Fans of Zero-G’s 2009 release Distorted Dancefloors are in for treat as producer Si Begg returns with another sample collection of experimental and cutting edge sounds in the form of Electro Glitch Essentials. We caught up with Si to find out more about the making of this library…
First up, please could you tell us about your music background?
The short version is this. Small boy who’s obsessed with Dr Who buys 7″ single of theme tune. His Uncle plays lots of Jean Michelle Jarre in the Volvo on family holidays and he grows up into a teenager who divides his time playing in bands and devouring all the electronic music he can find. Goes to see Gary Numan, listens to John Peel, discovers Acid House, discovers Stockhausen and starts buying cheap old analogue synths. Makes lots of experimental cut-ups and weird noises in make shift home studio. Starts releasing techno 12″s in mid 90s, remixes Leftfield, Ken Ishi and Arthur Baker amongst others, makes more releases mashing up all genres of electronic music, signs to Ninjatune and Mute records, makes lots more eccentric electronic music, tours the world, starts making music for TV and film as well as becoming something of an obsessive sound designer.
You produced Distorted Dancefloors which Zero-G released in 2009 which went on to receive some great reviews including an Excellence award from Music Tech. Have you heard it being used on many tracks?
Yep .. spotted it here and there in quite a few dance tracks, but also in other genres. My favourite moment was a massive dubsteppy loop right in the middle of The Apprentice, I contacted the composer, Dru Masters, and it turns out he’s a big fan of Distorted Dancefloors and has used it a lot in his TV productions.
[Ed – here’s what Dru Masters said about using Distorted Dancefloors]
“I bought it for all the little glitchy loops I’m too lazy to make myself! It’s a great library and I use it more than you might think – I tend to cut up bits in the midi files and put in odd noises by hand, but in the cue you spotted I just let a couple of them play – one of them completely on it’s own, as I’m sure you noticed. They sound awesome!”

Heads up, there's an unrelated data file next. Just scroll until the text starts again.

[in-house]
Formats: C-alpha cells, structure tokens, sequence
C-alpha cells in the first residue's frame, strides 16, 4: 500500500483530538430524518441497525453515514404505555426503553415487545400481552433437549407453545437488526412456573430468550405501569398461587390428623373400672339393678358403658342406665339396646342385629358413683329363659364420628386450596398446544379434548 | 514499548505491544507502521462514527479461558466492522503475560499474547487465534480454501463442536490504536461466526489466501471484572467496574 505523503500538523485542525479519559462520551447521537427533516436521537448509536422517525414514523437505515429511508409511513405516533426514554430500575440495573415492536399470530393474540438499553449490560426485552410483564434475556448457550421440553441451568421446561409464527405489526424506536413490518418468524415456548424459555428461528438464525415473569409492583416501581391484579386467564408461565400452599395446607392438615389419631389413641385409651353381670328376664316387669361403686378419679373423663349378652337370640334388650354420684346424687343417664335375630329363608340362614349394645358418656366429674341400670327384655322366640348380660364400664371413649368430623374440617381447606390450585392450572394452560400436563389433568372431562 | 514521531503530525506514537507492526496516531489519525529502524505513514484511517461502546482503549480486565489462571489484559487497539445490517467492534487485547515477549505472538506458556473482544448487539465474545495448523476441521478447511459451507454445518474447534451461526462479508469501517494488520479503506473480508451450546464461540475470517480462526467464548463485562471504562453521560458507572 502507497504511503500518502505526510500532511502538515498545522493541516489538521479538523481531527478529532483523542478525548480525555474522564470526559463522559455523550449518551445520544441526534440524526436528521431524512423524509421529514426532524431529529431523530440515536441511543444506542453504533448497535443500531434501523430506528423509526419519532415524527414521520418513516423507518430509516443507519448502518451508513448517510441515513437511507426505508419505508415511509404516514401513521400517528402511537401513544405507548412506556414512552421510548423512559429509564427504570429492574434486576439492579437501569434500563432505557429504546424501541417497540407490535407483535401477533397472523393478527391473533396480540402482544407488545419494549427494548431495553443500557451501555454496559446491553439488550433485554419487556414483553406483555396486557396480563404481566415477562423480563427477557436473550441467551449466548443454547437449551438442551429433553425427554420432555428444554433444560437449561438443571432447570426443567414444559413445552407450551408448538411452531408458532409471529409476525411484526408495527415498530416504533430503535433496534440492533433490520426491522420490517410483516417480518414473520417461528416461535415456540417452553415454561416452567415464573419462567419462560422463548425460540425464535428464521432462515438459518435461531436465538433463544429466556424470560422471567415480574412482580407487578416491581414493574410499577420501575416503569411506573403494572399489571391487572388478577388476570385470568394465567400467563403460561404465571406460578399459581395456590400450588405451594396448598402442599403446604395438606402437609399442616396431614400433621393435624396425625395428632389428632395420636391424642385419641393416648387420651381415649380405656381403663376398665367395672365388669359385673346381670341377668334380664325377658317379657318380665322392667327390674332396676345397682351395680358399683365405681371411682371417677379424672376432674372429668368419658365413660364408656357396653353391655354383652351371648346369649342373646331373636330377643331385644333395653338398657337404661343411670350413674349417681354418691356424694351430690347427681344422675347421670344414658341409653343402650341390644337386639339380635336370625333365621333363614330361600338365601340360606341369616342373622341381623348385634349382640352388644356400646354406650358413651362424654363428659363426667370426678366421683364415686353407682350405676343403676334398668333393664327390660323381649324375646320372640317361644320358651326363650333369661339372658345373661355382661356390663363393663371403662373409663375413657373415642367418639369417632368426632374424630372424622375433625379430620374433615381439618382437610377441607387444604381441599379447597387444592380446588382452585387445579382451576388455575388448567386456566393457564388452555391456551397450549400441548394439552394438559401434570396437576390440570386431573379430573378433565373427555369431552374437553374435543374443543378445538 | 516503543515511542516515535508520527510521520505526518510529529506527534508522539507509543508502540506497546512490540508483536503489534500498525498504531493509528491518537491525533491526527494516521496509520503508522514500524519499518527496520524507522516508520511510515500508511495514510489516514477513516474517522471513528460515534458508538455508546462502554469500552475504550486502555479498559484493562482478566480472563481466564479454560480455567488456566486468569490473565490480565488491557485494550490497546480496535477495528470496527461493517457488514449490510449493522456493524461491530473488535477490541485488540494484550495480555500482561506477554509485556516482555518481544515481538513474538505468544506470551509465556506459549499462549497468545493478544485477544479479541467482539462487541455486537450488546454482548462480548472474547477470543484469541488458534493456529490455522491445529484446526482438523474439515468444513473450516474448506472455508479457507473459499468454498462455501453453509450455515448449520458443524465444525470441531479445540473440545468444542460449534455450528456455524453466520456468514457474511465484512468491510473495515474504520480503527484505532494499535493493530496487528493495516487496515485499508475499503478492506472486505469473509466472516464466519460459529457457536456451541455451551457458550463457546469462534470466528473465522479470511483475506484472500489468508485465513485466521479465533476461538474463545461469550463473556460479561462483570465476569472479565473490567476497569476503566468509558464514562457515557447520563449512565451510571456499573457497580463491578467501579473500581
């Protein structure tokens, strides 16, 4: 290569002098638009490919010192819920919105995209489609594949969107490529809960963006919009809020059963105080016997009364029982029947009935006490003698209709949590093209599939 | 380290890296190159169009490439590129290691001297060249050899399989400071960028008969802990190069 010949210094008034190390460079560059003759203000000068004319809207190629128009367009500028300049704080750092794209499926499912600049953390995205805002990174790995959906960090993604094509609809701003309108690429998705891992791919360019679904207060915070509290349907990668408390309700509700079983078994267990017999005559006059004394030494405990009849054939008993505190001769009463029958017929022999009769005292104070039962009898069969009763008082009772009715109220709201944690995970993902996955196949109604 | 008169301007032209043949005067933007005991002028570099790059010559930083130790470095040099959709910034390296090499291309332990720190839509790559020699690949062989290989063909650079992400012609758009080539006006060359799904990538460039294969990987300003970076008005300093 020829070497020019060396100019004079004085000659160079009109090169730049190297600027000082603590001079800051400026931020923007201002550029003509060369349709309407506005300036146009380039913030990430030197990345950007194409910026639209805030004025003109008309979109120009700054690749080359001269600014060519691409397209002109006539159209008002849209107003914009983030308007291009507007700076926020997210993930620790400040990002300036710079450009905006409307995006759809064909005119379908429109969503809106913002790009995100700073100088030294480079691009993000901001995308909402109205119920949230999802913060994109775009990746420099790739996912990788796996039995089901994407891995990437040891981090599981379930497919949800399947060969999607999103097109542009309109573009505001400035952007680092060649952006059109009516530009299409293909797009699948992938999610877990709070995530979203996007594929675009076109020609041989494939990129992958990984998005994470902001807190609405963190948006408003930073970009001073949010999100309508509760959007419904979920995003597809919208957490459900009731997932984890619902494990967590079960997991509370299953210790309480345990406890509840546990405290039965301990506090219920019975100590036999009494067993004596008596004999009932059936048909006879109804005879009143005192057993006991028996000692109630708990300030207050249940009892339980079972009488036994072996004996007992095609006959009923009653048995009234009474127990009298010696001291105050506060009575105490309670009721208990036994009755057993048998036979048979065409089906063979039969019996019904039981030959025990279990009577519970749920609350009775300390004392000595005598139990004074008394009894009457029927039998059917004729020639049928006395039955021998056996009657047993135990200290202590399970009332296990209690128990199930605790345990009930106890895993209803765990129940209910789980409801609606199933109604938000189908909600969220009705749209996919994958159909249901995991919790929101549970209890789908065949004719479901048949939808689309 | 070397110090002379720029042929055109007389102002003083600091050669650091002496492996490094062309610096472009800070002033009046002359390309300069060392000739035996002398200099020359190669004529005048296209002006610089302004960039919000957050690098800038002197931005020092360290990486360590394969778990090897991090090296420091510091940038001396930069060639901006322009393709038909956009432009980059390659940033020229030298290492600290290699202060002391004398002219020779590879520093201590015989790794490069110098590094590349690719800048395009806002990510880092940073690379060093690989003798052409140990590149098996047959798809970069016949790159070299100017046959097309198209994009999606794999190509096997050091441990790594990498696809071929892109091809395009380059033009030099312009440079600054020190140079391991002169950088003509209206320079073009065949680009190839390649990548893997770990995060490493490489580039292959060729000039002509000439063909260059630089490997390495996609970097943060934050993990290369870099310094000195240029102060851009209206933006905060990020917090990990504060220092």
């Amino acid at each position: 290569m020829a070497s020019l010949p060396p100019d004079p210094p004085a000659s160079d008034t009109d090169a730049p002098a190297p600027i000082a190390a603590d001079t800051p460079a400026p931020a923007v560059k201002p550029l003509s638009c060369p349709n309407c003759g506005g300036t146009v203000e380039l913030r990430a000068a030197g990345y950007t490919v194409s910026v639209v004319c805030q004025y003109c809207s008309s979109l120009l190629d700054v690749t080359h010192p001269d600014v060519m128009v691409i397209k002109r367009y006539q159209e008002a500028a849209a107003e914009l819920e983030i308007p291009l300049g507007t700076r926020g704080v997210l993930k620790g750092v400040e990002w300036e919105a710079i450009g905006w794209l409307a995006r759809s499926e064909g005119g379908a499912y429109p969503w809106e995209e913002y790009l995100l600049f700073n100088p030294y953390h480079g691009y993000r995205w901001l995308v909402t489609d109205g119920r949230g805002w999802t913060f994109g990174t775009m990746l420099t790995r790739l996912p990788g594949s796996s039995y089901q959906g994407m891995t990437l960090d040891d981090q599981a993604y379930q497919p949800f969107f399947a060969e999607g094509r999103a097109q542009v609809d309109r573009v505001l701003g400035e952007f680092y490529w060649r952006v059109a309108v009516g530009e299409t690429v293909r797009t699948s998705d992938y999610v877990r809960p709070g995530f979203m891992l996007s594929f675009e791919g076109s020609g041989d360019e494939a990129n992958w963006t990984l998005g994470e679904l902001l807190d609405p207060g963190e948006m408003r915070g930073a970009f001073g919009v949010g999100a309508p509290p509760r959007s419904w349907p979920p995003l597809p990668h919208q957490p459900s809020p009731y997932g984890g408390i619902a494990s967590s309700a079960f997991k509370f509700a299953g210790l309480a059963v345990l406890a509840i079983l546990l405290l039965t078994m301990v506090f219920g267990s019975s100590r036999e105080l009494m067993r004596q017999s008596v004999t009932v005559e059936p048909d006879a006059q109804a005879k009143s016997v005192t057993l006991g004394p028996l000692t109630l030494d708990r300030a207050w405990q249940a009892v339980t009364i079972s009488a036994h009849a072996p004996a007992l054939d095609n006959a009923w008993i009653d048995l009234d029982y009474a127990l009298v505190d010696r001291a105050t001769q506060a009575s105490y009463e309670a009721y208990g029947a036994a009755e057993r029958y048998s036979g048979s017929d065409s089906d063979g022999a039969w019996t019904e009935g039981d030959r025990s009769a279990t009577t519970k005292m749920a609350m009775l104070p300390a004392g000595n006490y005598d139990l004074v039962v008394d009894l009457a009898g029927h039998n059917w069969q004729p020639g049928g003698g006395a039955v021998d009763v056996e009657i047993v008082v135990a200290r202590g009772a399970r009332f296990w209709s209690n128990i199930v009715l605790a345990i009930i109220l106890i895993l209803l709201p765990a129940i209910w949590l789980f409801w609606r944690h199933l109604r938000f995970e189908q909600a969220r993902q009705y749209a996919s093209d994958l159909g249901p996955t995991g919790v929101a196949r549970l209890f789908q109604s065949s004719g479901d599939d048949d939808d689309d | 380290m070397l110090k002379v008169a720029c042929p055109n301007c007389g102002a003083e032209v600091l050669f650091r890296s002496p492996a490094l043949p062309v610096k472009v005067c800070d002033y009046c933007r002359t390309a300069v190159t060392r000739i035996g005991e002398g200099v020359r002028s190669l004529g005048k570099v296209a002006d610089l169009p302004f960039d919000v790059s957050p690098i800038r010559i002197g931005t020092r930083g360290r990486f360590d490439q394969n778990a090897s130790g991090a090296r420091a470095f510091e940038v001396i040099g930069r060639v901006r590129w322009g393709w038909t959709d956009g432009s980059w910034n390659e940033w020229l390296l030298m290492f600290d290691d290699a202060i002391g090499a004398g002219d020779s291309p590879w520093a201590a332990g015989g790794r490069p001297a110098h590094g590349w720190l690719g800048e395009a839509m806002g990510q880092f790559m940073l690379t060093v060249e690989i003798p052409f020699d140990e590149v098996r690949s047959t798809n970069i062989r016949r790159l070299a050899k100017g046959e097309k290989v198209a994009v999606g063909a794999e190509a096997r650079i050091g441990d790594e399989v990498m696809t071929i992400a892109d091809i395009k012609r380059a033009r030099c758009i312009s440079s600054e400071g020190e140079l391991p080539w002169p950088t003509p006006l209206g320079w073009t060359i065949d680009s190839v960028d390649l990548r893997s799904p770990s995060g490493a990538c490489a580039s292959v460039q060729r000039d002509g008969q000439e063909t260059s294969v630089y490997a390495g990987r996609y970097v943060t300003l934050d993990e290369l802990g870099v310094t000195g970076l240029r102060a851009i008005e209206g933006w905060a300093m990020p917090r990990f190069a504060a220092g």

How does your new title ‘Electro Glitch Essentials‘ differ from Distorted Dancefloors?
It’s far better! I learnt a lot doing the first one and also really tried to focus on what I would find useful myself. The other main difference is that it’s more than just loops. There’s a whole bunch of well thought out sampler instruments and, being a total Logic head, I’ve included lots of Logic tools, like Ultrabeat Kits, Channel Strips and Impulse Responses for Space Designer etc.
Did you set a brief for yourself or was it a case of ‘lets just see what happens'(!)?
I mainly wanted to improve on the previous one and include all these extras to make it more than just a bunch of loops. But there certainly is an element of lets just see what happens, as there is in a lot of my work! Sometimes its good to relinquish control, let the machines do the work and see what they spit out.
How did you set about creating the sounds?
Having trawled my hard drive pretty thoroughly for the first library I did have to be more inventive this time around. I dug out some of my first ever productions that were recorded on to cassette tape and found all sorts of lo-fi loveliness. Went through lots of field recordings and contact mic recordings I’d made but never used. Things like that. But also after doing the first library I was aware I’d probably be doing another so I’ve been much cleverer at bouncing down unused interesting sounds and loops as I work.
How long did the library take to produce?
Its been a steady process that’s been in place since finishing the last one really. And right now I’m stashing away various loops and sounds for the next one! Although I think the next ones are going to be more focused on specific areas. Can’t say more right now.. but they’re going to be pretty interesting…
What sets this collection apart from other electro glitch-based titles?
Well my mission was to make this the most inventive and hopefully most inspiring library around. I really wanted it to stand out and not be another bunch of standard drum loops and baselines etc. There’s plenty of those around already. I wanted it to be a library that would in some way challenge people’s expectations of what kinds of sounds you can use in ‘dance music’ or in any other genre for that matter. A library that might make producers get inventive and up their game a bit, not just settling for the bog standard. I think in some quarters there’s a feeling that sample libraries are short cuts and and perhaps a quick fix for lazy producers but I hope libraries like this can act as a spring board for your own creativity.
Electro Glitch Essentials is available now on DVD or download exclusively from Time+Space